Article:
5 Things You Didn’t Know About Epiphytes: A Visit to Orchídeas Moxvinquil

Posted on Jul 1, 2015 in Makers | No Comments

A few weeks back, Jesse had the opportunity to visit the Moxvinquil Orchid Preserve in San Cristóbal de las Casas, Chiapas, Mexico. The sprawling preserve is a veritable cornucopia of epiphytic plant-life. Consisting of thousands upon thousands of rescued plants and over 600 species of tillandsia, bromeliads, orchids and ferns (and more), the preserve is half botanical garden and half mad-scientist plant propagation laboratory.

Giant tillandsia flowers

As the mountainous and heavily forested state of Chiapas, Mexico develops, epiphyte habits are threatened and destroyed. Over 20 years ago, Craig “Cisco” Dietz began rescuing epiphytes like air plants from branches of fallen trees and restoring them in his private garden. These clandestine plant rescue missions eventually became the Orchídeas Moxvinquil preserve, which has brought together specimens from all over the state, some of which only exist in the valleys where they were collected.

Cisco, who has no formal botanical training, has come up with creative and effective propagation and rescue techniques, using crude tools like copper wire, super glue, rope and a whole lot of patience to regenerate the natural habitat of the region.

Here’s a few fun facts about epiphytes that Jesse learned on his visit (this month’s “Meet the Maker”).

1) Tillandsia (aka “air plants”) are primarily pollinated by hummingbirds.

2) An air plant flower spike on a large specimen can take up to 2 years to produce. Plant of some species are 15-20 years old before flowering! After flowering, the “mother” plant dies, but offshoots (“pups”) often appear and grow at a much faster rate than the mother plant, as they’re feeding off of it for nutrients. Some of the most spectacular species (like the one with the pink flowers in the photo) don’t produce pups, though, which is why they’re particularly at risk.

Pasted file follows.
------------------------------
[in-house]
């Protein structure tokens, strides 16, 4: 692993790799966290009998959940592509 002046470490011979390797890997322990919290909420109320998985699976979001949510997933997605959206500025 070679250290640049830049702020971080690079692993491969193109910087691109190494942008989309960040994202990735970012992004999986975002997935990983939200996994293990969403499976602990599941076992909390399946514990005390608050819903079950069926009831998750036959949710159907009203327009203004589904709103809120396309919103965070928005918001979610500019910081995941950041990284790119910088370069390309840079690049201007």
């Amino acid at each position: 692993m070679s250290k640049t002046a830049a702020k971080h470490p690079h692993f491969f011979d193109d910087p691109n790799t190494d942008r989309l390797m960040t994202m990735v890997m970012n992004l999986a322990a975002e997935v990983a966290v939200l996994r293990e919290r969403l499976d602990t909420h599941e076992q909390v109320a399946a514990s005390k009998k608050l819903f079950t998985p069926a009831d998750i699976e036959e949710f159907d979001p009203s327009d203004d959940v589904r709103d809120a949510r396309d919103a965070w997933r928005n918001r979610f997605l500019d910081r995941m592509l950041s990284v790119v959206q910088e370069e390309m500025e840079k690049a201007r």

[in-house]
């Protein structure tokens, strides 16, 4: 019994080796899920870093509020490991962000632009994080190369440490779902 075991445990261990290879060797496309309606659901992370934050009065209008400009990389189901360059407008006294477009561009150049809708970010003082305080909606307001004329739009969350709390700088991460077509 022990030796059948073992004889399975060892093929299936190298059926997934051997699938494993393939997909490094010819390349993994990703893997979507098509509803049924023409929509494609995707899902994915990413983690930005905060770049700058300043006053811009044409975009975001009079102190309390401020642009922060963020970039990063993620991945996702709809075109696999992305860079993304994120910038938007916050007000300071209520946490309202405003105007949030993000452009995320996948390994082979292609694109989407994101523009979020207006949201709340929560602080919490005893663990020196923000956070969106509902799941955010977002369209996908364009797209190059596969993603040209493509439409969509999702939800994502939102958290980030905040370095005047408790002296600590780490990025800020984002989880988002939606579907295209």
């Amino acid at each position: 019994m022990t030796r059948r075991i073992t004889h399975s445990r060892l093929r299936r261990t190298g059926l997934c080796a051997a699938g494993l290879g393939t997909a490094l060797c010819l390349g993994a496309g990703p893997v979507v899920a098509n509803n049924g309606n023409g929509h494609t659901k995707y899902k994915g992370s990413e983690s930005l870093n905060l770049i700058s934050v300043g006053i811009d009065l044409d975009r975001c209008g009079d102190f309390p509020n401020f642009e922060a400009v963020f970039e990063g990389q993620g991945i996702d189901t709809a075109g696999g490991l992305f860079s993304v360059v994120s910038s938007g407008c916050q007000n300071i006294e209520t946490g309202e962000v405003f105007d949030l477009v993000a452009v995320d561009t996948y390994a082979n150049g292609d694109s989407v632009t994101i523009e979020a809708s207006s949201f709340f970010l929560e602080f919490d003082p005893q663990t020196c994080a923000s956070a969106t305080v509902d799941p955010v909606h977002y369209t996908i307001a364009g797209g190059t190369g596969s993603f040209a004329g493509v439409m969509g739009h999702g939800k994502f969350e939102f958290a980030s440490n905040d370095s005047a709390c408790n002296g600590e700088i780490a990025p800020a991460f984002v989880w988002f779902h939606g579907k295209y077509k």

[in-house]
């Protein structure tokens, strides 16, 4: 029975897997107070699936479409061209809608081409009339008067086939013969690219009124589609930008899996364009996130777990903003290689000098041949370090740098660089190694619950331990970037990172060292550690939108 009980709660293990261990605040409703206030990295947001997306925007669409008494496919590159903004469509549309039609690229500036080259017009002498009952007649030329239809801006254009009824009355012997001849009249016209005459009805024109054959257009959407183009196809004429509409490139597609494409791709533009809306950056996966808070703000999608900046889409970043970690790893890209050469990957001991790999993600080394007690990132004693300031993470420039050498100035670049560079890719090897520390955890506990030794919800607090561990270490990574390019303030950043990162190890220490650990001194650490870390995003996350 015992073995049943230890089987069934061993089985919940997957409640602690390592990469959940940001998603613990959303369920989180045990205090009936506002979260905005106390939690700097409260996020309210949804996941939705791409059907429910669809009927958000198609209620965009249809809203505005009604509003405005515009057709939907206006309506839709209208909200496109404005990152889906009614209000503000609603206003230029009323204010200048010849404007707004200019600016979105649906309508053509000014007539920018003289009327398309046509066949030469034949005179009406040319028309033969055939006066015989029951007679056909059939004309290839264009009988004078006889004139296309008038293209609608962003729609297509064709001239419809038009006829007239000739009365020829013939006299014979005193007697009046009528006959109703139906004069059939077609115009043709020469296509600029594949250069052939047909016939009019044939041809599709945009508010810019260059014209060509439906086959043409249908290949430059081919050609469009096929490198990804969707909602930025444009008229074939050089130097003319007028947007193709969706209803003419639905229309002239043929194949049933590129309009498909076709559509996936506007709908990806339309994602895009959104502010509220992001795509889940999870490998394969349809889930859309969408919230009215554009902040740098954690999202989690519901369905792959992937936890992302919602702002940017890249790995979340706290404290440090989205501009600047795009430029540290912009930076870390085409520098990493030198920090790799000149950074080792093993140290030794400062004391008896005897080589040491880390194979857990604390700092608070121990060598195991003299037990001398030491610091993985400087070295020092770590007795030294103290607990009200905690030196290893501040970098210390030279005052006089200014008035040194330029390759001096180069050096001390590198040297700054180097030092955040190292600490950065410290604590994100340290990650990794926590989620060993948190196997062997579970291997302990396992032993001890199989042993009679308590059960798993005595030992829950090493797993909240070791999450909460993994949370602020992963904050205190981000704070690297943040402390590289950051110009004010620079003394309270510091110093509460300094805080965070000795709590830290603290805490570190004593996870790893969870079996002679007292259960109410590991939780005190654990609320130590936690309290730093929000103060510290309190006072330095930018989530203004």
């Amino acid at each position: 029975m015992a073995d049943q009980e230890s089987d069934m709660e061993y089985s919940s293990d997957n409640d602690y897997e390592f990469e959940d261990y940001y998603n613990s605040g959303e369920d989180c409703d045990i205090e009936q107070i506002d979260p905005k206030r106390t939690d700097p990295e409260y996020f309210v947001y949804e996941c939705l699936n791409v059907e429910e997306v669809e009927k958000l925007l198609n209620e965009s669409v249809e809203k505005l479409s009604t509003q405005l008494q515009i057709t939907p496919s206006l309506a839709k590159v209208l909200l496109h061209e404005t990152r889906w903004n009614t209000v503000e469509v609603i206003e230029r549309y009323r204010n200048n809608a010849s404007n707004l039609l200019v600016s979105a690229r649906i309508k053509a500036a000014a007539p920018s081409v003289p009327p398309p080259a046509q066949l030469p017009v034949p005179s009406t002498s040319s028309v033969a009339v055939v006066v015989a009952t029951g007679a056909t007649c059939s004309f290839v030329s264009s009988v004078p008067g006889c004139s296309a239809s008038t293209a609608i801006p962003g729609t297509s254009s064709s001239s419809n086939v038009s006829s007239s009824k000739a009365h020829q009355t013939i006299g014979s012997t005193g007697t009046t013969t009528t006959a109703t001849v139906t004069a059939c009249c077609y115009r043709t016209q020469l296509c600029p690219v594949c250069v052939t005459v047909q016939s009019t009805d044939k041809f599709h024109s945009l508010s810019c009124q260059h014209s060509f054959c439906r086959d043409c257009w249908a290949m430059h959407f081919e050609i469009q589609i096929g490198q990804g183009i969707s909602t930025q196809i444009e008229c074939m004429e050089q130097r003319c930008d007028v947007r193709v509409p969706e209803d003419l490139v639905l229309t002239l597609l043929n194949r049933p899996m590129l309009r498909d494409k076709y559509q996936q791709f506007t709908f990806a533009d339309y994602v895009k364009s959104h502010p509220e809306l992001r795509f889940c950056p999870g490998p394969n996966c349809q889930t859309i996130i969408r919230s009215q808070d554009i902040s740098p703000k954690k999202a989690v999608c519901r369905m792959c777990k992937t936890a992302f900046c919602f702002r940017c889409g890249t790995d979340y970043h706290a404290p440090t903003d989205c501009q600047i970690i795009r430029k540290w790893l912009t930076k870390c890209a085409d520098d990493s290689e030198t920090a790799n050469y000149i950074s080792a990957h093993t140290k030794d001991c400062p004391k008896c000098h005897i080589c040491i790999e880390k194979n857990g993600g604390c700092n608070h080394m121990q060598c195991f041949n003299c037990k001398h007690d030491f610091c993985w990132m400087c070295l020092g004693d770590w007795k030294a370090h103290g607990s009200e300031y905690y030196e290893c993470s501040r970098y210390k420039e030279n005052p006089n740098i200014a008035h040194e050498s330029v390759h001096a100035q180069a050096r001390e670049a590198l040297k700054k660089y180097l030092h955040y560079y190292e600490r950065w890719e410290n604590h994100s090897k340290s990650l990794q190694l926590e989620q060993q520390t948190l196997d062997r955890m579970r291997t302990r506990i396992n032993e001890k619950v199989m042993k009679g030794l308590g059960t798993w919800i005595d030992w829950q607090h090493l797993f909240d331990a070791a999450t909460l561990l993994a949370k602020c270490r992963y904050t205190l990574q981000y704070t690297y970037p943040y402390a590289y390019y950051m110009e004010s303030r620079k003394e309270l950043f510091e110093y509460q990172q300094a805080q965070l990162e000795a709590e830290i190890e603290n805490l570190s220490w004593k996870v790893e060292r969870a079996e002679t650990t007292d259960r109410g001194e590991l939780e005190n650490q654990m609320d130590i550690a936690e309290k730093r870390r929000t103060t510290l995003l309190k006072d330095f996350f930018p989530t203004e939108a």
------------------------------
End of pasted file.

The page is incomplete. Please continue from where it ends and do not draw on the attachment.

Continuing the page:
3) Air plant seeds are tiny, and carried on a cotton-like webbing, much like a dandelion seed. The webbing is sticky, which allows them to easily attach to other trees. The seeds take a long time to germinate and the plants grow extremely slowly; in the wild, an air plant the size of your picky-nail could be 1-2 years old!

4) Some of our favorite potted plants, like Monstera deliciosa, Rhipsalis, Epiphylum and Philodendron selloum, live entirely epiphytic lives in this region. That means they grow entirely on trees, without any soil contact.

5) Orchids, Bromeliads, Tillandsia and ferns are often only found on the north side of trees. Why? The heat of the sun will scorch, burn and dry out these beauties during the dry season.

Here’s a few photos from the Moxvinquil Orchid Preserve. Be sure to visit if you find yourself in San Cristóbal!

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